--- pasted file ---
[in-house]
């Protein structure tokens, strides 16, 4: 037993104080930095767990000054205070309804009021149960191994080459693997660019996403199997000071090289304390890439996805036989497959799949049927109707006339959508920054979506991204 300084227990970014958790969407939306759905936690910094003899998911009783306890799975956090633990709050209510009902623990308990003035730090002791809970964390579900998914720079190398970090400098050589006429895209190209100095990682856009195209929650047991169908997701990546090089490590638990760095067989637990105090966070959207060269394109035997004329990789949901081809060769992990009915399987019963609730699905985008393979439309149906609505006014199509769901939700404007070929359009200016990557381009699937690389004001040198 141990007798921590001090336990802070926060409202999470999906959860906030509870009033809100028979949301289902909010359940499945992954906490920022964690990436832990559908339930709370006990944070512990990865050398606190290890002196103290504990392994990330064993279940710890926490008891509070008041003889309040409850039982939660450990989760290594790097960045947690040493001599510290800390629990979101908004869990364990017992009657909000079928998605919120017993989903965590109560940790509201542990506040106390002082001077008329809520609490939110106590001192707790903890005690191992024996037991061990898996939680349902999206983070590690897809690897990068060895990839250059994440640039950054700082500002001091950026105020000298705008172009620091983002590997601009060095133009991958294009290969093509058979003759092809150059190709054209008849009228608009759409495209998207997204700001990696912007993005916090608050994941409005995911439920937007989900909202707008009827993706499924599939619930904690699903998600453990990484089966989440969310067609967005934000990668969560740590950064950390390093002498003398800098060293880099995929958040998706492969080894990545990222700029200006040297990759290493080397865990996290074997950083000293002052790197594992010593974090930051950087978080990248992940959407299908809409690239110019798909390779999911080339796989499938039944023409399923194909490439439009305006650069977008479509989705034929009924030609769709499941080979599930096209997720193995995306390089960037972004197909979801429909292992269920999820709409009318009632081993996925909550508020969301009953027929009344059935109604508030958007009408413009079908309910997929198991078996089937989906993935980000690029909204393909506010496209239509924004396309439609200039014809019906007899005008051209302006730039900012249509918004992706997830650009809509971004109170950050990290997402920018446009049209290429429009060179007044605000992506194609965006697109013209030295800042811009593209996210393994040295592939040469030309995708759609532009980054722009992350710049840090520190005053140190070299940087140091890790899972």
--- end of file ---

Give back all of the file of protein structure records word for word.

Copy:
[in-house]
């Protein structure tokens, strides 16, 4: 037993104080930095767990000054205070309804009021149960191994080459693997660019996403199997000071090289304390890439996805036989497959799949049927109707006339959508920054979506991204 300084227990970014958790969407939306759905936690910094003899998911009783306890799975956090633990709050209510009902623990308990003035730090002791809970964390579900998914720079190398970090400098050589006429895209190209100095990682856009195209929650047991169908997701990546090089490590638990760095067989637990105090966070959207060269394109035997004329990789949901081809060769992990009915399987019963609730699905985008393979439309149906609505006014199509769901939700404007070929359009200016990557381009699937690389004001040198 141990007798921590001090336990802070926060409202999470999906959860906030509870009033809100028979949301289902909010359940499945992954906490920022964690990436832990559908339930709370006990944070512990990865050398606190290890002196103290504990392994990330064993279940710890926490008891509070008041003889309040409850039982939660450990989760290594790097960045947690040493001599510290800390629990979101908004869990364990017992009657909000079928998605919120017993989903965590109560940790509201542990506040106390002082001077008329809520609490939110106590001192707790903890005690191992024996037991061990898996939680349902999206983070590690897809690897990068060895990839250059994440640039950054700082500002001091950026105020000298705008172009620091983002590997601009060095133009991958294009290969093509058979003759092809150059190709054209008849009228608009759409495209998207997204700001990696912007993005916090608050994941409005995911439920937007989900909202707008009827993706499924599939619930904690699903998600453990990484089966989440969310067609967005934000990668969560740590950064950390390093002498003398800098060293880099995929958040998706492969080894990545990222700029200006040297990759290493080397865990996290074997950083000293002052790197594992010593974090930051950087978080990248992940959407299908809409690239110019798909390779999911080339796989499938039944023409399923194909490439439009305006650069977008479509989705034929009924030609769709499941080979599930096209997720193995995306390089960037972004197909979801429909292992269920999820709409009318009632081993996925909550508020969301009953027929009344059935109604508030958007009408413009079908309910997929198991078996089937989906993935980000690029909204393909506010496209239509924004396309439609200039014809019906007899005008051209302006730039900012249509918004992706997830650009809509971004109170950050990290997402920018446009049209290429429009060179007044605000992506194609965006697109013209030295800042811009593209996210393994040295592939040469030309995708759609532009980054722009992350710049840090520190005053140190070299940087140091890790899972």